Mathematics Stack Exchange is a question and answer site for people studying math at any level and professionals in related fields. It's 100% free, no registration required.

Sign up
Here's how it works:
  1. Anybody can ask a question
  2. Anybody can answer
  3. The best answers are voted up and rise to the top

I do not understand the topology of a Lie group clearly. Let $G$ be a Lie group and $T_eG$ be its tangent space at the identity $e \in G$. Why $Aut(T_eG)$ is an open subset of the vector space of endomorphisms of $T_eG$ (i.e. $End(T_eG)$)? What does "open" mean?

share|cite|improve this question
up vote 4 down vote accepted

First, this has nothing to do with Lie groups or Lie algebras. The only important part is that $T_eG$ is a vector space.

For any vector space $V$ (say, finite dimensional over the reals), the set $End(V)$ is naturally a finite dimensional vector space. Hence, $End(V)$ is isomorphic to $\mathbb{R}^N$ for some $N$ (in fact, $N = $(dim$V)^2$). Use any choice of isomorphism to topologize $End(V)$. This choice of isomorphism is equivalent to choosing a basis of $V$.

Now, one has the determinant $det:End(V)\rightarrow\mathbb{R}$ which is given as a polynomials in the entries of the matrices in $End(V)$ (they are matrices after choosing a basis), and hence is continuous.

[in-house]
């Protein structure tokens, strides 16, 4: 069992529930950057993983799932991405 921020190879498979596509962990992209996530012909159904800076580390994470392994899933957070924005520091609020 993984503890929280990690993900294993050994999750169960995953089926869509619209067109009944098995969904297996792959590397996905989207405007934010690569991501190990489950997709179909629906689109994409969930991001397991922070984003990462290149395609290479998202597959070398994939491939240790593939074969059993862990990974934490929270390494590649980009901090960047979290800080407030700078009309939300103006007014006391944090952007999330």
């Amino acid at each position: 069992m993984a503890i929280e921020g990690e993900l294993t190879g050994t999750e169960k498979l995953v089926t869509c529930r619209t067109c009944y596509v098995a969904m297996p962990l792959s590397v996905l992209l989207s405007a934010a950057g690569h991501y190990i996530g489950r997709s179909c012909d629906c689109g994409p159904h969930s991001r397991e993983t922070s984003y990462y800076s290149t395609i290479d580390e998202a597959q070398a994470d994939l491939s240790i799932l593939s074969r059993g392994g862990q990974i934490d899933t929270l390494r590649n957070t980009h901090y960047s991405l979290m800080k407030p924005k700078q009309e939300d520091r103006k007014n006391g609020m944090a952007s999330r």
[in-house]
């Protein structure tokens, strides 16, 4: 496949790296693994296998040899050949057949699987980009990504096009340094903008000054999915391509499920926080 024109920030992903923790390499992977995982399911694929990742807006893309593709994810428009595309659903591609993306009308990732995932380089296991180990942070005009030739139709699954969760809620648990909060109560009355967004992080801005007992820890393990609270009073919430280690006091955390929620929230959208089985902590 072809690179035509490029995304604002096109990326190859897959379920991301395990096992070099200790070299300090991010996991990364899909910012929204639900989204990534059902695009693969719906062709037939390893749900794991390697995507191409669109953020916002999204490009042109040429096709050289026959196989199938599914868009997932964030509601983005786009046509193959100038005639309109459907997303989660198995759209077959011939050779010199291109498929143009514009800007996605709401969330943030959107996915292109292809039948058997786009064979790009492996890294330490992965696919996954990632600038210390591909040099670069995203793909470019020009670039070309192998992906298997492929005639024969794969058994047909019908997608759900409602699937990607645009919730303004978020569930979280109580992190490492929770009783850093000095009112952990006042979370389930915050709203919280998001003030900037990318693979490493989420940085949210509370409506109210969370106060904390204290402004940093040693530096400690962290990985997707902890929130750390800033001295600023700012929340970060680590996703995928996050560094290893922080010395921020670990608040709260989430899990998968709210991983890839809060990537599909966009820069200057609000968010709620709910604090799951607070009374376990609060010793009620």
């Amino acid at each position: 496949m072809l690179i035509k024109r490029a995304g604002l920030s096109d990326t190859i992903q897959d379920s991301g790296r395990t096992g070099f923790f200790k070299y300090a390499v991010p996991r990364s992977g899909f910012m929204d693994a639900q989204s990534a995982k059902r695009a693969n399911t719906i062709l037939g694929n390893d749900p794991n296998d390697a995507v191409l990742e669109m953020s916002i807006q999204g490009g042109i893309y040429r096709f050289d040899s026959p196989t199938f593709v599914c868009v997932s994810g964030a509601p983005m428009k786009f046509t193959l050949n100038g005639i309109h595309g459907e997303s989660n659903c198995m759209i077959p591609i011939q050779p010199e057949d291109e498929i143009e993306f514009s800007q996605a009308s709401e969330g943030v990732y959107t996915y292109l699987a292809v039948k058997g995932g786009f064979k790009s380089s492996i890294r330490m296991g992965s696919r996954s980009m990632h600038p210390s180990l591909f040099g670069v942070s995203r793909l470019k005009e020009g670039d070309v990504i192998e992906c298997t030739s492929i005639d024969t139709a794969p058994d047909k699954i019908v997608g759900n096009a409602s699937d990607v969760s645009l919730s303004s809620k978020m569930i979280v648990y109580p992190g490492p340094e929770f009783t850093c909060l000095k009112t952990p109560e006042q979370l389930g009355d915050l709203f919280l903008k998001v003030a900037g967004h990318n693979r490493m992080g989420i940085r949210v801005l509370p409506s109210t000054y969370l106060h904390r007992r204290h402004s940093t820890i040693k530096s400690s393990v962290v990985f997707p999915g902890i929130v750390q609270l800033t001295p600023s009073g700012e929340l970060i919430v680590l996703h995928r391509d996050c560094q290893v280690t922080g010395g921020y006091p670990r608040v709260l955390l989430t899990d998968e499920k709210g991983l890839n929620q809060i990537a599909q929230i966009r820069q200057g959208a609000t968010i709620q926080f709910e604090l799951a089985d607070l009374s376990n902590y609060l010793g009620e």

Since $det$ is continuous, $det^{-1}(\mathbb{R}-\{0\})$ is an open subset of $End(V)$. But this subset is precisely $Aut(V)$, the invertible transformations from $V$ to $V$.

share|cite|improve this answer
I don't agree 100% with "The only important part is that $T_eG$ is a vector space." In general vector spaces can be topologized in more than one way, so there should be some reason from the context why the choice you gave is natural. For instance, inducing the topology on $T_eG$ via an isomorphism with $\mathbb{R}^n$ is consistent with how the topology on the tangent bundle of $G$ is defined. Once you have the vector space $V$ topologized, you can then correspondingly define the topology on $End(V)$, for instance via the topology of uniform convergence on bounded sets. – Jonas Meyer Jan 2 '11 at 6:11
I'm just nitpicking of course. There's only one Hausdorff topological vector space structure on a finite dimensional real vector space, with many different ways of describing it. But I think the reasons for topologizing in certain ways in certain contexts are important, too. – Jonas Meyer Jan 2 '11 at 6:14
Thank you very much. – user Jan 2 '11 at 14:46
Hi Jason, thank you very much. – user Jan 2 '11 at 17:06
Hi Jonas, thank you very much. – user Jan 2 '11 at 17:06

Your Answer


By posting your answer, you agree to the privacy policy and terms of service.